Lott confirmed residents will not vote on the final proposal but several public comment opportunities will be scheduled.

n What’s the potential for further PFAS contamination? How will you mitigate the risks?

Edgerly pointed audience members to several resources including the Kirtland Community College website and a restoration advisory board that will meet next on July 13.

Meyers confirmed the military is not using “firefighting foam” that was linked to the 2019 contamination.

n Will reports from incoming environmental impact studies be public records? Will the proposed expansion be the only thing included in the studies?

“Yes, that is a public document and I’m more than happy to share that with anybody that’s interested,” Barnes said “Will the proposed expansion be the only thing included in this new environmental analysis? Yes. Because that is different from what’s already been analyzed and documented.”

n How will the expansion impact property values?

“I think your value of your home is pretty high probably right now,” Meyers said. “I can’t imagine that it would decrease based on us working out those areas.”

At the end of the meeting, one audience member asked people to raise their hands if they were still opposed to the project. Many raised their hands but most stayed down.

Mike Petrucha is on the Kirtland’s warbler conservation team — which is dedicated to protecting the federally endangered bird native to Northern Michigan.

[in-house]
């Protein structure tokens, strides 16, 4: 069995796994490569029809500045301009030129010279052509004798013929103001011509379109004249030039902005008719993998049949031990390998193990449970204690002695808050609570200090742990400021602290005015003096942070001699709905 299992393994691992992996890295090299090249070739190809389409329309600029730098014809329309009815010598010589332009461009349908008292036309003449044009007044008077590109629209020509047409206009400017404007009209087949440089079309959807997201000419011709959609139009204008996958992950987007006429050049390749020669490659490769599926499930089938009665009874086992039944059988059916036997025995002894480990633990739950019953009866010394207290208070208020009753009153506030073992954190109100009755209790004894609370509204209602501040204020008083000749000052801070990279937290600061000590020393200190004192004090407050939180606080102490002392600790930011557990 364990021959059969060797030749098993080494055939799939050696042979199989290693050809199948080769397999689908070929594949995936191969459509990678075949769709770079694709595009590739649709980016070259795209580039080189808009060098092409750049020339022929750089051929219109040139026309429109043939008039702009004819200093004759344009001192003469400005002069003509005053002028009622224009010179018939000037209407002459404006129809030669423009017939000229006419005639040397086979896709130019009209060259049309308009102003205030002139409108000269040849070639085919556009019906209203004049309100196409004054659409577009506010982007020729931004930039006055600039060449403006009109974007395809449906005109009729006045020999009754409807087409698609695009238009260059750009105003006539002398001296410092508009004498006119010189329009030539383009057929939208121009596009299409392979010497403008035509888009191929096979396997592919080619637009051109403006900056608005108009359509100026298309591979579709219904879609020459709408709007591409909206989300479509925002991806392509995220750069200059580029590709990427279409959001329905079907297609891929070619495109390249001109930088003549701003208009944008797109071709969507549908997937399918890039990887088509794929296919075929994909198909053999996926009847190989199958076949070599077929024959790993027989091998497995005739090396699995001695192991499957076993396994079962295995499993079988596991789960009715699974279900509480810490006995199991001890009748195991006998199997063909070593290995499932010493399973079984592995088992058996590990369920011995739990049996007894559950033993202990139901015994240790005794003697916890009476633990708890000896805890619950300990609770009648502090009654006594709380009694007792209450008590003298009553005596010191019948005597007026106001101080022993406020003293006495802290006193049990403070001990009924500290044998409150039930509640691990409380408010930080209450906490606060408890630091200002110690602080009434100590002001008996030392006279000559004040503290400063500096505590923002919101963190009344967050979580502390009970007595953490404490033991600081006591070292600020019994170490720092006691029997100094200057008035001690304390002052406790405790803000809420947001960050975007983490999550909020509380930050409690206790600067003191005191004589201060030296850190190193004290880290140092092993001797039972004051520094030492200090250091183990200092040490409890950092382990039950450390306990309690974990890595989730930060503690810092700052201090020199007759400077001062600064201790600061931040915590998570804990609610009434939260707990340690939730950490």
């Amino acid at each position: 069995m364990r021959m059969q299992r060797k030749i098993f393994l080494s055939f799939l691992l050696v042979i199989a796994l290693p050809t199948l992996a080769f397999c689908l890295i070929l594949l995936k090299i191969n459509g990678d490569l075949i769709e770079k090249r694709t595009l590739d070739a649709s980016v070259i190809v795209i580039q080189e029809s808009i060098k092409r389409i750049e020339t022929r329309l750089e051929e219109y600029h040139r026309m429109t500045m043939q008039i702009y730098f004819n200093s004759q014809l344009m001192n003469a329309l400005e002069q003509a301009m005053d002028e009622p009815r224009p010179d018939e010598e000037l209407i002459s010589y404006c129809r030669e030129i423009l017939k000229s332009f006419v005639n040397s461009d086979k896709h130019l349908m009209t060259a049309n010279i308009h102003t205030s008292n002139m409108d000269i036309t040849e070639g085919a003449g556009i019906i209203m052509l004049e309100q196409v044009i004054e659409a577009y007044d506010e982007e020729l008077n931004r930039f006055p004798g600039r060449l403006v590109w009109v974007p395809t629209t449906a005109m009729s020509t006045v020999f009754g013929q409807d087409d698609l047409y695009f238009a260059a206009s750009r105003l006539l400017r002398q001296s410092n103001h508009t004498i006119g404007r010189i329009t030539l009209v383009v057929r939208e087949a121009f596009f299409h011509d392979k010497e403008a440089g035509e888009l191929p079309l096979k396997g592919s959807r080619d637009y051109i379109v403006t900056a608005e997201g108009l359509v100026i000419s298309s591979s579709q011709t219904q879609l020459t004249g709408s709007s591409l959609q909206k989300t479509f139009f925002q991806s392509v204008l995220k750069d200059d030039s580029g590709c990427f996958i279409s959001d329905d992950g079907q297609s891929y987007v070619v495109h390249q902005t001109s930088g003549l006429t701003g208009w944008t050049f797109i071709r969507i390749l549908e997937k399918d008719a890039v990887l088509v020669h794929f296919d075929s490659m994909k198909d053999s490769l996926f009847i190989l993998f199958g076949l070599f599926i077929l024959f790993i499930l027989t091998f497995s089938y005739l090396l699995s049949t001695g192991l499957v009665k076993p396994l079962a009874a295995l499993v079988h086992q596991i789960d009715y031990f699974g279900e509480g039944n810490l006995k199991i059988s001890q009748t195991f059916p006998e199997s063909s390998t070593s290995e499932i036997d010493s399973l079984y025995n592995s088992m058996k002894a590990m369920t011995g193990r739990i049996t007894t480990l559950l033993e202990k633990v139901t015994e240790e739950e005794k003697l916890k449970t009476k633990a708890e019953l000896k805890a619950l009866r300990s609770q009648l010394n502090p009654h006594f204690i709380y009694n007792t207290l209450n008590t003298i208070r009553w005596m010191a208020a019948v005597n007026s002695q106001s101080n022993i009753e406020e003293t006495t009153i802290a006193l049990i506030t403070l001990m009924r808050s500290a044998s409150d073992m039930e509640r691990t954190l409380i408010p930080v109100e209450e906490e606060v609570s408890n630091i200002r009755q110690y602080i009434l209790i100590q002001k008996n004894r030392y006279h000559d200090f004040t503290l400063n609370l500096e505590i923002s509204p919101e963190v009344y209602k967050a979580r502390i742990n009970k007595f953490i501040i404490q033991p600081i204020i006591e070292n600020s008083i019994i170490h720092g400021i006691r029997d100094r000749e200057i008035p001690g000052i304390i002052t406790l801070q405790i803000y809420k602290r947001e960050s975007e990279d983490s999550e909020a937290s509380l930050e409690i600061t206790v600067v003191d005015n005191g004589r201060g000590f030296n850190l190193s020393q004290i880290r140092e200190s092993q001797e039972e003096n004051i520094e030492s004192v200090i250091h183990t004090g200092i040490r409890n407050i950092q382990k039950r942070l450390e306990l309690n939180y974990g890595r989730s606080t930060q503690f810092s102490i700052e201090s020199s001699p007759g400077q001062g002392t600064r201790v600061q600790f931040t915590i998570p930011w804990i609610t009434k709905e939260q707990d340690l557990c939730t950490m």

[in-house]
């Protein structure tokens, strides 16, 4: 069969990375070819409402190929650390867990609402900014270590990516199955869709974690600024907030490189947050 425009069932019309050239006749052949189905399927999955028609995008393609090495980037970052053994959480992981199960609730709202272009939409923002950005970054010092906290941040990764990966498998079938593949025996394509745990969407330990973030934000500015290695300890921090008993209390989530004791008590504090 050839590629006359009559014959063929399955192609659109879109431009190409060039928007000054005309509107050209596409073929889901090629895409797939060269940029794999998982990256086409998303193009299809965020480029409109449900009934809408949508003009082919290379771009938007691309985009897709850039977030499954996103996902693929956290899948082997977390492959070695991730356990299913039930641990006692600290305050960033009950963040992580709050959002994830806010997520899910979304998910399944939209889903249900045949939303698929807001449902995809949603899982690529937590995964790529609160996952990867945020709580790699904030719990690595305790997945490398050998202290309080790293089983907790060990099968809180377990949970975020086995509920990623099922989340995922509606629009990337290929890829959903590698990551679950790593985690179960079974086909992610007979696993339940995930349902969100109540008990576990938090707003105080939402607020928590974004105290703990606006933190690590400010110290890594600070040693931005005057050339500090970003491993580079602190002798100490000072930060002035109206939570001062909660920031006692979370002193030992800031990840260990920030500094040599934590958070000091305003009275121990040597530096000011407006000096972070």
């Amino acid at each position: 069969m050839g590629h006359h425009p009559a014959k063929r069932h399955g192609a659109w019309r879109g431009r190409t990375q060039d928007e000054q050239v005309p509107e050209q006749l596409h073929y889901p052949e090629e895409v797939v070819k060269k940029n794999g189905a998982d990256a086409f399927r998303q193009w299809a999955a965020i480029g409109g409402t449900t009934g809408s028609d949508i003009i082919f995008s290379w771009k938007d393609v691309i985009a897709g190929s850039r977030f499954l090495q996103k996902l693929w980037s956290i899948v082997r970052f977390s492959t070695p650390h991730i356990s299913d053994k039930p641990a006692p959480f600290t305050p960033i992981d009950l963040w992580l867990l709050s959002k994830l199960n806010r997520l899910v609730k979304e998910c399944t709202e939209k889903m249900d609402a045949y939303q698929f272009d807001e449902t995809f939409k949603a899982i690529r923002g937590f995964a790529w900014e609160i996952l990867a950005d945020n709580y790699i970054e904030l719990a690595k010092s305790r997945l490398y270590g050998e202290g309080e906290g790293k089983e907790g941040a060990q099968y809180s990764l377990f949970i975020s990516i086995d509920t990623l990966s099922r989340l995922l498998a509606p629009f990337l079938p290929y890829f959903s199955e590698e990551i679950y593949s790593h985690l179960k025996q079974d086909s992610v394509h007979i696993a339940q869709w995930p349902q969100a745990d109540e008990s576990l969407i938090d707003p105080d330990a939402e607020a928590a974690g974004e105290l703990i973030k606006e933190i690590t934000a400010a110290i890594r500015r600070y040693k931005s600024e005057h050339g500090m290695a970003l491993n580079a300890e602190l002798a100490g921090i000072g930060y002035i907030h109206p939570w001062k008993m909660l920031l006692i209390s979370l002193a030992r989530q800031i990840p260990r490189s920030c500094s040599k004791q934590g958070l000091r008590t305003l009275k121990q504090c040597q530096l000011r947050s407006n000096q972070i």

Part of the DNR’s incoming review process includes a survey of Kirtland’s warbler habitats to identify any potential risks from the expansion. Petrucha said he feels better knowing there’s some attention being paid to endangered species.

“There are still some questions I have, but it sounds like they’re doing all the right things. There are people on this that are aware of the wildlife and its needs and the affect (the expansion) would have on it,” he said.

Despite some reassurance, residents like John Thompson remained deeply concerned with the proposal. He lives on the edge of Bear Lake Township which he described as “ground zero” for the expansion.

He said he’s still worried about the noise, declining property values and Camp Grayling’s history with contamination.

“I want the best for our boys — those troops are somebody’s sons,” he said. “But I don’t want this in my backyard.”

Public comment for the expansion is open until July 8. After the state and federal review process the agreement will be up for public comment again.

Barnes said he expects the process to be completed by the end of 2023.